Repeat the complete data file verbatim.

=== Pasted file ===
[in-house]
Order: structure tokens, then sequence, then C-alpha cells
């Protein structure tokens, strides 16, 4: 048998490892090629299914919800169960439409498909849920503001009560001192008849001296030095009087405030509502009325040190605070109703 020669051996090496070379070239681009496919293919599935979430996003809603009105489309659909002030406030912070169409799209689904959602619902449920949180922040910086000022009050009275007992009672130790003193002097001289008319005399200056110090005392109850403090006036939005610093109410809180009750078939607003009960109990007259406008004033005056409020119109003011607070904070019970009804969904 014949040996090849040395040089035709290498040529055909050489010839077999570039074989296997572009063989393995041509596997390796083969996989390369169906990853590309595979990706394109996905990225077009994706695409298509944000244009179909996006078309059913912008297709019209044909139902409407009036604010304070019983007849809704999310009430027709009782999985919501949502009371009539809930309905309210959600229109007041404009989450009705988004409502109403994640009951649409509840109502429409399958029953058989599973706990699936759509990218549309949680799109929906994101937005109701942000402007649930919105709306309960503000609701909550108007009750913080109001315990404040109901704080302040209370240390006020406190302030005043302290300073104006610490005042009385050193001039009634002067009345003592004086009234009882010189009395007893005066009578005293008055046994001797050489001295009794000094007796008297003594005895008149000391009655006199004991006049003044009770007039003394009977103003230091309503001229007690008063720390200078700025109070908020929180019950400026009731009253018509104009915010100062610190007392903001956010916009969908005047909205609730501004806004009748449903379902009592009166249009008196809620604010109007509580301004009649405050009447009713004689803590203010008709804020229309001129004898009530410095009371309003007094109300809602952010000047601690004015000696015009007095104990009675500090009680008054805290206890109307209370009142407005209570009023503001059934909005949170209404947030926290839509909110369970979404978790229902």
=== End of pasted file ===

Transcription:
[in-house]
Order: structure tokens, then sequence, then C-alpha cells
């Protein structure tokens, strides 16, 4: 048998490892090629299914919800169960439409498909849920503001009560001192008849001296030095009087405030509502009325040190605070109703 020669051996090496070379070239681009496919293919599935979430996003809603009105489309659909002030406030912070169409799209689904959602619902449920949180922040910086000022009050009275007992009672130790003193002097001289008319005399200056110090005392109850403090006036939005610093109410809180009750078939607003009960109990007259406008004033005056409020119109003011607070904070019970009804969904 014949040996090849040395040089035709290498040529055909050489010839077999570039074989296997572009063989393995041509596997390796083969996989390369169906990853590309595979990706394109996905990225077009994706695409298509944000244009179909996006078309059913912008297709019209044909139902409407009036604010304070019983007849809704999310009430027709009782999985919501949502009371009539809930309905309210959600229109007041404009989450009705988004409502109403994640009951649409509840109502429409399958029953058989599973706990699936759509990218549309949680799109929906994101937005109701942000402007649930919105709306309960503000609701909550108007009750913080109001315990404040109901704080302040209370240390006020406190302030005043302290300073104006610490005042009385050193001039009634002067009345003592004086009234009882010189009395007893005066009578005293008055046994001797050489001295009794000094007796008297003594005895008149000391009655006199004991006049003044009770007039003394009977103003230091309503001229007690008063720390200078700025109070908020929180019950400026009731009253018509104009915010100062610190007392903001956010916009969908005047909205609730501004806004009748449903379902009592009166249009008196809620604010109007509580301004009649405050009447009713004689803590203010008709804020229309001129004898009530410095009371309003007094109300809602952010000047601690004015000696015009007095104990009675500090009680008054805290206890109307209370009142407005209570009023503001059934909005949170209404947030926290839509909110369970979404978790229902």